Dr. Ainsley Hawthorn

Cultural Historian & Non-Fiction Author, Writers' Alliance of Newfoundland and Labrador

Middle Eastern History • Human Senses • Religion in Society • Gender in History • Word Origins

Media

Public Talk - Agnosticism and Reimagining Church

Presented as part of a Midweek Lenten Worship series on Reimagining Church
St. Mark's Anglican Church, St. John's
Wednesday, April 10, 2019

Academic Talk - Hacking Sumerian: A Database Approach to the Analysis of Ancient Languages

Presented as part of the Digital Classicist Berlin series
German Archaeological Institute
Monday, November 27, 2017

Public Talk - Community Systems and Belonging

Presented at the launch of NL's 2017 Vital Signs
Thursday, October 19, 2017

Academic Talk - Body Cleaning, Social Norms, and Value in the Epic of Gilgamesh

Presented at the Interdisciplinary Workshop Cleaning and Value
Goethe University of Frankfurt am Main
Friday, June 9, 2017

Public Talk - Social Participation and Belonging

Presented at the launch of NL's 2016 Vital Signs
Tuesday, October 4, 2016

Local Historian Redefining Belly Dance, Literally

Come From Away in a can, period art, and being a better ally

Weekend AM with Heather Barrett, CBC, March 16, 2019Radio/Podcast

URL: https://www.cbc.ca/listen/shows/weekend-am/episode/15679171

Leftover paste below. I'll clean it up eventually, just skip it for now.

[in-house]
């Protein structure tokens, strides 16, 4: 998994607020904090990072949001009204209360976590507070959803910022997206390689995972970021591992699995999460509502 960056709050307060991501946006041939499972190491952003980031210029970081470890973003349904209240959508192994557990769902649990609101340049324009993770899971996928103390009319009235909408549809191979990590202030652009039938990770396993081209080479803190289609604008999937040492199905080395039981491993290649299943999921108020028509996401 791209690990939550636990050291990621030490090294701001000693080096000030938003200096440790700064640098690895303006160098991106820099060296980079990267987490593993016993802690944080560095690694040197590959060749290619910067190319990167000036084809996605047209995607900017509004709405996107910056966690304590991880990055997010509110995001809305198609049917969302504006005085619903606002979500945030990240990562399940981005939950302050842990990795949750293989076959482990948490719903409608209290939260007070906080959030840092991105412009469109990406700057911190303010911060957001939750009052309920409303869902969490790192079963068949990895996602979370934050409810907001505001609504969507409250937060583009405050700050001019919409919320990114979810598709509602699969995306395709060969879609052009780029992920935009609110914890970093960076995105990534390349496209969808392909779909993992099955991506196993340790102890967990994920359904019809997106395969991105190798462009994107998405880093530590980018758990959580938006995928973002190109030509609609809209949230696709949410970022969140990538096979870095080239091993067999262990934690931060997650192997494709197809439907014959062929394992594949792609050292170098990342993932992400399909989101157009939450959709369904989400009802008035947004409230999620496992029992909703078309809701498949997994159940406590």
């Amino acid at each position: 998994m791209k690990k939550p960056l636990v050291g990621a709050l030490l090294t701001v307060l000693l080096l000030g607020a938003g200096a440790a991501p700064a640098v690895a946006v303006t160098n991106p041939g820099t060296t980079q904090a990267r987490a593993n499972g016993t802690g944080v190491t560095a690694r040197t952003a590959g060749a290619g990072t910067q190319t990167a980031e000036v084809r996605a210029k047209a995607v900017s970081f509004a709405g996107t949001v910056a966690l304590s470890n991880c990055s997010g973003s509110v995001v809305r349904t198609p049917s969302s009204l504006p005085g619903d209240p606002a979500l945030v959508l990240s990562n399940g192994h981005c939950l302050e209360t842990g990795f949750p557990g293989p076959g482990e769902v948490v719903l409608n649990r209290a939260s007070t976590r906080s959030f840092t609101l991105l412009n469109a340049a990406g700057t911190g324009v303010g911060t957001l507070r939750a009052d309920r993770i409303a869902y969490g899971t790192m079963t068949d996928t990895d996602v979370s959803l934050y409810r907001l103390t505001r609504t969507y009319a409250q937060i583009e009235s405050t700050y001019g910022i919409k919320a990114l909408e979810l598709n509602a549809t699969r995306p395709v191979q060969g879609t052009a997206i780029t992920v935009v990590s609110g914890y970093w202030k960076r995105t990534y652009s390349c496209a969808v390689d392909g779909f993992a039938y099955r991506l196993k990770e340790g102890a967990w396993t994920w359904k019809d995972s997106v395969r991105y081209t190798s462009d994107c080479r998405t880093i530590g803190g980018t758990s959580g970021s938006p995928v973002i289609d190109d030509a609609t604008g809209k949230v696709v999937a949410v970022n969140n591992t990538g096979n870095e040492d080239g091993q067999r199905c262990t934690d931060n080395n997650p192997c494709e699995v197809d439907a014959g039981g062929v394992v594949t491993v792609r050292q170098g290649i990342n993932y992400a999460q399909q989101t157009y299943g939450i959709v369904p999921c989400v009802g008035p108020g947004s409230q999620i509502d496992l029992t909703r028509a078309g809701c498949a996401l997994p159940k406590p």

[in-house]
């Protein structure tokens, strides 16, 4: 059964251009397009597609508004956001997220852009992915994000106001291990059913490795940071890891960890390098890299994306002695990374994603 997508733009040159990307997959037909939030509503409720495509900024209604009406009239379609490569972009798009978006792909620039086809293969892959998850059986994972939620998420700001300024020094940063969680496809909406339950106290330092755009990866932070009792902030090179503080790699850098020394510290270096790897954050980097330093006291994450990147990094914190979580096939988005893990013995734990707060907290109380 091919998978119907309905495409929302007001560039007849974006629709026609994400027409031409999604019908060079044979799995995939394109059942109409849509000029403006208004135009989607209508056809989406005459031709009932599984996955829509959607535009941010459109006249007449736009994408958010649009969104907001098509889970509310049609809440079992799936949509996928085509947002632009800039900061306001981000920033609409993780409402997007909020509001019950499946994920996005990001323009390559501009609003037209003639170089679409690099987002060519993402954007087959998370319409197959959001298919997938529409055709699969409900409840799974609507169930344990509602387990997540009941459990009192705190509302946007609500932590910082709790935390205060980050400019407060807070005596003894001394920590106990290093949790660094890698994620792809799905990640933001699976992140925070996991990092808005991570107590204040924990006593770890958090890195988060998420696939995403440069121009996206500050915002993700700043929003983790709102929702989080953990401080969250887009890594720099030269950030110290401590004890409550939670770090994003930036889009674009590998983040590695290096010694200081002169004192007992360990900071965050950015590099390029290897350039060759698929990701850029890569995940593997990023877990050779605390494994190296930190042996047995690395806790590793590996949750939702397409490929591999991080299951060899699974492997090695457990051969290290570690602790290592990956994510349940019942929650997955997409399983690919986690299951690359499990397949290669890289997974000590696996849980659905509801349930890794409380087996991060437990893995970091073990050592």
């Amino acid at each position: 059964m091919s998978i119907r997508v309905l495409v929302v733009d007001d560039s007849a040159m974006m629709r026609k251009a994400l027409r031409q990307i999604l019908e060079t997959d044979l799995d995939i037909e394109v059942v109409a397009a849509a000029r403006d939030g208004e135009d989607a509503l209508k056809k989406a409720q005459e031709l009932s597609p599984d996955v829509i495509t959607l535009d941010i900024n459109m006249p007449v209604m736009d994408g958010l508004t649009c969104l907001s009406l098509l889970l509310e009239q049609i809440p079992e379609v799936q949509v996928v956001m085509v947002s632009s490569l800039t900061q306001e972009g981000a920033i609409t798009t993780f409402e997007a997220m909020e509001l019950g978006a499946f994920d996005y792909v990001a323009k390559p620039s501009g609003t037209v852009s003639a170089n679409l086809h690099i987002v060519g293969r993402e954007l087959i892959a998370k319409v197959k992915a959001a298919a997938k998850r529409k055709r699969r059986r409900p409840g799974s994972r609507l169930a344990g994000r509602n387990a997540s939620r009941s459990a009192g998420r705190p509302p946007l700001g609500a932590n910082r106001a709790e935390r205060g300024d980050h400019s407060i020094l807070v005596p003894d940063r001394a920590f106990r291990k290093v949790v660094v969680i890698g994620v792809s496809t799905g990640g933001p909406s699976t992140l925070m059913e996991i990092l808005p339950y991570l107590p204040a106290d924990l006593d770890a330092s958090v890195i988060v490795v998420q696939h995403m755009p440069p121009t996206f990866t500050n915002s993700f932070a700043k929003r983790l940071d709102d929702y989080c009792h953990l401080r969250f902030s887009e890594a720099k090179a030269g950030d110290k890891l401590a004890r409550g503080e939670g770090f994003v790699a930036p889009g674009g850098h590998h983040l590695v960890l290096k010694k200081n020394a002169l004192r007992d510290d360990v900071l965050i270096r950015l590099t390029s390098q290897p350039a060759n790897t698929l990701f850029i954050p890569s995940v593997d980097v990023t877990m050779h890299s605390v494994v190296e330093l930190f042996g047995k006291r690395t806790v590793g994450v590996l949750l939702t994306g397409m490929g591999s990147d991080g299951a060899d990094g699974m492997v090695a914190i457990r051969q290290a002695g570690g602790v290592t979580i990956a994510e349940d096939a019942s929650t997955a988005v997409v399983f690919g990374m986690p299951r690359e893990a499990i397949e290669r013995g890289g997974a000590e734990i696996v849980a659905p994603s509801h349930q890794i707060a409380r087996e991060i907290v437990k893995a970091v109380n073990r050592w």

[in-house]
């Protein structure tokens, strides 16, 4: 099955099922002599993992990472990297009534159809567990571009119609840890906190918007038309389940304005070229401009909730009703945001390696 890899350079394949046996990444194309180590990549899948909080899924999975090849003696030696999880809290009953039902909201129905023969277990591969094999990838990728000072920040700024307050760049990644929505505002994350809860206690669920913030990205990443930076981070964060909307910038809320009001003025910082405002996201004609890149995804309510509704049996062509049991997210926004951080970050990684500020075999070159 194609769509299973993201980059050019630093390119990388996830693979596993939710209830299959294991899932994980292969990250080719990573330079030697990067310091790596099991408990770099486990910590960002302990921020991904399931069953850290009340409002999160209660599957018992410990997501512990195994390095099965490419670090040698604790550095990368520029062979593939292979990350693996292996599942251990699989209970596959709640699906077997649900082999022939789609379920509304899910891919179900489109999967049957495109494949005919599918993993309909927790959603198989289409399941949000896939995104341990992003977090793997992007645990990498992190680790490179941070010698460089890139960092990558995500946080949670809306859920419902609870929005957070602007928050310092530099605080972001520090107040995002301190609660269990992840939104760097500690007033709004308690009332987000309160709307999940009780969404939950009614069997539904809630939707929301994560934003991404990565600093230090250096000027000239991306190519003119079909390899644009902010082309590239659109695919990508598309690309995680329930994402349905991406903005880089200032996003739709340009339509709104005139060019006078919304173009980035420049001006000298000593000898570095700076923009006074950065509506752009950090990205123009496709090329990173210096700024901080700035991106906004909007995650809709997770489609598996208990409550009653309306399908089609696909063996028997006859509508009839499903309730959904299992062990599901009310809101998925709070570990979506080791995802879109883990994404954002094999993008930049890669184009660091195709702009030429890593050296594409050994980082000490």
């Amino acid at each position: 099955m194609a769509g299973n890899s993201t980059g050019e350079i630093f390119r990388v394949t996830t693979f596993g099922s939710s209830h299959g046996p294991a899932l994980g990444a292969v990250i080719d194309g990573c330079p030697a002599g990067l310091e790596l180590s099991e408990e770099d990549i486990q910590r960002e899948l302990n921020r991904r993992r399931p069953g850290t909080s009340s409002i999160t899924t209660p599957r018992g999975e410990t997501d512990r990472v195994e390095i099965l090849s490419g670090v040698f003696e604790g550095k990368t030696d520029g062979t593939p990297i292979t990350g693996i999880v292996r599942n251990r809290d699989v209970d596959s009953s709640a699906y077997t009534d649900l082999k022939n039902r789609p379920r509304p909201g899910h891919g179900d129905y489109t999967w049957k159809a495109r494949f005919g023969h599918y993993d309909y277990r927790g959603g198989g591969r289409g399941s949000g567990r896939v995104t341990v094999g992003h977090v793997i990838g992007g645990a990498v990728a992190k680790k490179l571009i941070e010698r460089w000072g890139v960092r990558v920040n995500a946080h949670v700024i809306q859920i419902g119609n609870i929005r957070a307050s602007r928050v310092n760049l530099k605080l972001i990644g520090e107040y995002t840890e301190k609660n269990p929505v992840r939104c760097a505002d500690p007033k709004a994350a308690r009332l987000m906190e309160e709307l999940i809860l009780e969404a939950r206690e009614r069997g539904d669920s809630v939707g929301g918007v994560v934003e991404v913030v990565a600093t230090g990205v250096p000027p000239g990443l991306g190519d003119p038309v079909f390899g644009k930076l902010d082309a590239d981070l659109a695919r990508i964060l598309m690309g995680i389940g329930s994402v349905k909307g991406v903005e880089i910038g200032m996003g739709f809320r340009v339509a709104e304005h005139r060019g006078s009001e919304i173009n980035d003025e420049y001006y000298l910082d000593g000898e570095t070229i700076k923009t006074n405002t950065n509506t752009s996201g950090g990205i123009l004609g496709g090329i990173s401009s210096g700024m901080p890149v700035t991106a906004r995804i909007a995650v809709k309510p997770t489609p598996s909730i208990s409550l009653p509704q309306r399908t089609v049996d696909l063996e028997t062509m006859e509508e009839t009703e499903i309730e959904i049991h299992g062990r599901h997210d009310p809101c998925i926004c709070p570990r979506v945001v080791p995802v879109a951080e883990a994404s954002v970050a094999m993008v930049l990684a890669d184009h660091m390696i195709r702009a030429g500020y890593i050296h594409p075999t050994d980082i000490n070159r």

Segment begins at 22:00.

VOCM Vital Signs Roundtable

Economic confidence low, community pride high: Vital Signs report

Celebrate Christmas the old-fashioned way: with drunken mayhem

Church attendance is diminishing as multiculturalism is rising, and that's no coincidence

From Dildo to Witless Bay: Where did N.L. get its unusual place names?

All the lovely Juanitas: How did a Spanish name find such popularity in Newfoundland?

Gender neutrality doesn’t hurt children – it’s part of our history

Shaking, shimmying and breaking down stereotypes

Oxford English Dictionary Contacts Local Historian To Help Redefine ‘Belly Dance’

Why do we call Middle Eastern dance “belly dance”?

Let's hear it for the nans: Here's why we all need a (grand) Mother's Day

There's value in preserving religious structures — even for the religiously unaffiliated

Chilling with Brent Beshara

Newfoundland Quarterly, April 18, 2019Online

URL: http://nqonline.ca/article/chilling-with-brent-beshara/

The college admissions scandal is shocking, but the rich have always bought their way into elite universities

Out of the bathroom, into the gallery for an artist working with menstrual pads

In the shadow of Mount Cashel: The tipping point of disillusionment with the Catholic Church

Priests and pastors shoulder a huge emotional burden, but they're burning out ... alone

Chill out, folks; there's no need to be so defensive about Christmas

Provincial Snapshot: Fourth annual report on quality of life in NL released

NL Crime Exceeding National Average: Vital Signs Report

Vortrag von Ainsley Hawthorn – The Shifting Gaze: Vision in the Neo-Assyrian Royal Inscriptions

Early Concepts of Man and Nature Blog, February 15, 2017Online

URL: http://grk1876.blogspot.com/2017/02/vortrag-von-ainsley-hawthorn-shifting.html

Vital Signs report highlights differences between urban and rural NL

Provincial Pulse: Latest issue of Vital Signs focuses on rural and urban differences

Distant Impressions: The Senses in the Ancient Near East
by Ainsley Hawthorn and Anne-Caroline Rendu Loisel
Eisenbrauns
June 24, 2019
978-1-57506-967-8

Nihil est in intellectu quod non sit prius in sensu – “There is nothing in the intellect that is not first in the senses.”